In recent years, most every country has made notable strides when it comes to female representation at the Olympics. As we await the 2018 Winter Olympics in Pyeongchang, hopefully this trend, established by the most recent Olympic games, will continue.
The 2016 Summer Olympics in Rio had a record number of female athletes with women representing 45 percent of the overall competing Olympians. Team USA broke a record of its own with a total of 292 women competing for the U.S., just over half of the total 555 American competitors. While it wasn’t the first time women had outnumbered men on a U.S. Olympic team — that happened during the 2012 London games — it did mark the largest number of female athletes to compete on an Olympic team ever.
While representation is certainly getting better, as the above statistics suggest, there are more than a handful of countries where women remain underrepresented, if at all.
Until 2012, women in some countries were still banned from competing in the Olympics.
There were still three countries which banned women from competing in the Olympics as recently as 2008: Saudi Arabia, Qatar, and Brunei. After being urged by the International Olympic Committee (IOC), all three countries reversed their policy on female competitors, making London’s 2012 Olympics the first games in which women were allowed to compete in all participating countries.
(However, none of these three countries have ever competed in the Winter Olympics. So the 2018 Winter Games will likely bring little change in terms of female representation.)
Though Saudi Arabian women were allowed to compete in the 2012 London games, they still faced (and continue to face) large amounts of discrimination back home. In fact, women were still banned from participating in sports and even attending national games as spectators in Saudi Arabia, despite being allowed to participate in the 2012 and 2016 Olympic Games.
In turn, Saudi Arabia struggled to find women qualified to play in the Olympic games. As Quartz reports, the move to include women was more placating than progressive: without an actual infrastructure to support female athletes, Saudi Arabia will have to continue relying on foreign female athletes or Saudi Arabian athletes who spent time training abroad.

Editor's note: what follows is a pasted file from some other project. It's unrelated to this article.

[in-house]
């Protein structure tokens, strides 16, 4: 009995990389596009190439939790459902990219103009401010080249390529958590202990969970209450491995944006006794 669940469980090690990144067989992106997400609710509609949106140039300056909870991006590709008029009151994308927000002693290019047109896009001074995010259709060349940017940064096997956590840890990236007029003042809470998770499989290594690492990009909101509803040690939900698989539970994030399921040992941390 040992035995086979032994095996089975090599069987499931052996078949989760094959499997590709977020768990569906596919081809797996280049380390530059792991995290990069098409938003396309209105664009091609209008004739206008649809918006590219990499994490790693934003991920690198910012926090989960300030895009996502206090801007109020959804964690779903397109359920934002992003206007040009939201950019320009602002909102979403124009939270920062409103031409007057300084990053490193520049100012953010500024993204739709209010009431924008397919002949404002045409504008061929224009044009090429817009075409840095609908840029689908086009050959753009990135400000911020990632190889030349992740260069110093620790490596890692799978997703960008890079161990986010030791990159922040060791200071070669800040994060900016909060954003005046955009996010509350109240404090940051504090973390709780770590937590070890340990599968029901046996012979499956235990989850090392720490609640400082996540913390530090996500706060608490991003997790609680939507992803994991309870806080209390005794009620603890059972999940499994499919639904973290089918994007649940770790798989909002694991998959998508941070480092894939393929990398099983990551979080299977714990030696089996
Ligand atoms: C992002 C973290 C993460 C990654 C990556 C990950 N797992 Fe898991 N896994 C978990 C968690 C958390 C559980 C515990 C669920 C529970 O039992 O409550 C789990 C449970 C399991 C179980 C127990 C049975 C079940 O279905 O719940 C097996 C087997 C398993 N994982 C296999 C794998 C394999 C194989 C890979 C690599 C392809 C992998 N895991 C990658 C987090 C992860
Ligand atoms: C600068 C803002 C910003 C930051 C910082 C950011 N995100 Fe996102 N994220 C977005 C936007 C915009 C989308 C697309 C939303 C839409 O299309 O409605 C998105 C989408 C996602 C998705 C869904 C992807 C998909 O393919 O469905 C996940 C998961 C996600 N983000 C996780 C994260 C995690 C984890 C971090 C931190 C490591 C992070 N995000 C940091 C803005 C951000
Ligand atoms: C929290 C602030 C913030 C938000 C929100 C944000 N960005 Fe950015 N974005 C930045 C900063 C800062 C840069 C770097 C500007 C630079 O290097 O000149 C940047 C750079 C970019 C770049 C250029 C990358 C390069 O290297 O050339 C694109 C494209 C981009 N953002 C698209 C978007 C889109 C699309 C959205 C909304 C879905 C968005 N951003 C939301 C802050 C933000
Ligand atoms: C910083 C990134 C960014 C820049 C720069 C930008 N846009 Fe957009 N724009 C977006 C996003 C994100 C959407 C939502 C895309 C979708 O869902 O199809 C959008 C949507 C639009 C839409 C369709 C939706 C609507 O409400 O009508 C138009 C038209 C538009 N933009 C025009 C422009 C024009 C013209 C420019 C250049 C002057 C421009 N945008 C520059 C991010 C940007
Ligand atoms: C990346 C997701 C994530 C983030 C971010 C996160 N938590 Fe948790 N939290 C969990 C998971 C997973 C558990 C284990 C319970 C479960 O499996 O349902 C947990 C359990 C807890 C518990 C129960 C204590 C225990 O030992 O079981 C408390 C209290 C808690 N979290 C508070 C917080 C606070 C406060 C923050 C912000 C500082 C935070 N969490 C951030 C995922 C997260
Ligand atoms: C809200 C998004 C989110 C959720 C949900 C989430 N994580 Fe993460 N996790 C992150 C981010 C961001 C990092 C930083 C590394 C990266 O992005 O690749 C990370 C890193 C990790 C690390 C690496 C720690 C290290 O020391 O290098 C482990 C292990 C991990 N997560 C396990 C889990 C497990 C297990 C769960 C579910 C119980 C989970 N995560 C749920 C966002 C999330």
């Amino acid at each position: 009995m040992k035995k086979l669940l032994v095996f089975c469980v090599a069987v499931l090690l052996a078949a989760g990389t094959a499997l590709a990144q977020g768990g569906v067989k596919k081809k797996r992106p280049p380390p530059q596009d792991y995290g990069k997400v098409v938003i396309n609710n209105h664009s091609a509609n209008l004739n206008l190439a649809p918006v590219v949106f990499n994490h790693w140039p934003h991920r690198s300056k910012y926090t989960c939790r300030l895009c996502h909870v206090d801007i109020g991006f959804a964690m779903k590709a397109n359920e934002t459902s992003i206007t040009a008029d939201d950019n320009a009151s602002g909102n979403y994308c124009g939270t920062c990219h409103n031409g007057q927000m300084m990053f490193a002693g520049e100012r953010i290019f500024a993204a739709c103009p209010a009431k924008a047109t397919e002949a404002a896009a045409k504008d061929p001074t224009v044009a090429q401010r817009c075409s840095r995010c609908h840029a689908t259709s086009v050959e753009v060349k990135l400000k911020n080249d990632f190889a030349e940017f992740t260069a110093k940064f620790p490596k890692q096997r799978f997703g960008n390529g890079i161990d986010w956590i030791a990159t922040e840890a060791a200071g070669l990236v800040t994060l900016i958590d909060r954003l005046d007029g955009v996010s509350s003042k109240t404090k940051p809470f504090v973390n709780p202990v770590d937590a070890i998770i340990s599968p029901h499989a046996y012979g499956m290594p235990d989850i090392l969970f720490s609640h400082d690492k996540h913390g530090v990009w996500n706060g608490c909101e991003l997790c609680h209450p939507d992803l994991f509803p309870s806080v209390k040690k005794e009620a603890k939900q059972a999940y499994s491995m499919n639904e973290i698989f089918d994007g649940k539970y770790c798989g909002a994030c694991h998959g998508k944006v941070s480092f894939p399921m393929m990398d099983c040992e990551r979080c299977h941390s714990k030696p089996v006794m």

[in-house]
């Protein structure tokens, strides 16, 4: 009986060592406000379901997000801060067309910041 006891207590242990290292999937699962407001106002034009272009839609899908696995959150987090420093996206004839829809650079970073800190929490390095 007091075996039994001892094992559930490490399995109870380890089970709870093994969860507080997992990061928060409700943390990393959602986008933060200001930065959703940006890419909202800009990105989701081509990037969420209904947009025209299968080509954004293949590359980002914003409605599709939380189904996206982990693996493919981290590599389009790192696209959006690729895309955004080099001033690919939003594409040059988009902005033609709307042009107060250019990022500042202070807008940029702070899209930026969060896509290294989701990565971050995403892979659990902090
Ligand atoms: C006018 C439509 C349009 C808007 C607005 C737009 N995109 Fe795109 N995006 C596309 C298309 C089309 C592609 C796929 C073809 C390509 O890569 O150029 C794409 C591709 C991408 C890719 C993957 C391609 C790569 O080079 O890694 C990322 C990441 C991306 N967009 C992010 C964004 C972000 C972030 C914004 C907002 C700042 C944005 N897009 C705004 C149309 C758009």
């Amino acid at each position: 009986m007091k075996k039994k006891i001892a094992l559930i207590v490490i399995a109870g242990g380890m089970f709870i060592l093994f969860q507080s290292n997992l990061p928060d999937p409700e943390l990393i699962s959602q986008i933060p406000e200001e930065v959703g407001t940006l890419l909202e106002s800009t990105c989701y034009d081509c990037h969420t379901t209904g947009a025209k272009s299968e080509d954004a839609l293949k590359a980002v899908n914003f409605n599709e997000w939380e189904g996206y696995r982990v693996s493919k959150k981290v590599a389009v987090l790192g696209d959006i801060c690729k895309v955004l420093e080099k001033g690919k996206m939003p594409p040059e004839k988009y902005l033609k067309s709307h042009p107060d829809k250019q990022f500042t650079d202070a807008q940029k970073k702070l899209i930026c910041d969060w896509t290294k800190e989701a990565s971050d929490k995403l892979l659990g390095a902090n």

Brunei, often represented by just a single athlete, had yet to send a female competitor when the IOC urged female representation in all countries. In 2012, the country’s sent their first ever female competitor to London, 19-year-old hurdler Maziah Mahusin.
Zuraimi Abdul Sani, secretary general of the Brunei Olympic Council, told Reuters the country had been “unfairly labelled” having not sent a women to the Olympics. “As far as we are concerned, women are free to take part in all the events they want to take part in,” Sani said. “We have no restrictions on women taking part in sports in Brunei.”
Mahusin also told Reuters she hoped her spot on the Olympic team would inspire more female athletes. “This should also serve as an encouragement for Brunei to aspire to a higher standard in sports and athletics,” she said. “It is my aspiration to see more young women athletes participate in sport … The support for women to pursue an interest in sport is also desperately needed.”
The Qatar Olympic Committee (QOC) sent their largest team ever to the 2016 Olympic games. They had a total of 38 athletes: 36 men and two women (sprinter Dalal Mesfer al Harith and swimmer Nada Arakji). This was a notable decrease from 2012, the first games women were allowed to compete for Qatar. Their 2012 Olympic team was comprised of 12 total athletes, four of which were women.
As the Washington Post reported, Qatar recruited athletes from 17 other countries in order to bulk out their Olympic team. All of those recruits were male. So, while Qatar appears to be prioritizing a larger team, women do not appear to be part of that immediate priority.
While these three countries are of particular note, given how recently they banned female competitors all together, they are far from alone in their lack of female representation. Regardless of team size and how recently women were allowed to participate, many countries still have very few women compete on their Olympic teams.
In 2004, Robina Muqim Yaar and Friba Razayee were the first women to ever compete for Afghanistan at the Olympics. (The country had been previously banned by the IOC due to the Taliban’s ban on female athletes.) Denmark, once noted for being a world leader in gender equality, sent a 2016 Olympic team comprised of just 33 percent women, well below the over 45 percent average.
Is representation getting better overall? Definitely. At the very least our cultural expectation of gender equality is increasing. We aren’t quite as quick to turn a blind eye to sexist moments at the Olympics. (When swimmer Katinka Hosszú broke a world record in Rio, Twitter immediately called out commentators who credited her husband with the win.) However, there is still certainly work to be done when it comes to cultural stigma surrounding women in sports, from pay gaps to coverage to the way we talk about female athletes.
Some simple steps you can take starting February 9? Watch women compete at Pyeongchang. Learn about incredible athletes like Erin Jackson, who qualified for the 2018 Olympics after speedskating for just four months. The more we, as a culture, expect gender equality, the less it becomes an anomaly and more it is simply the norm.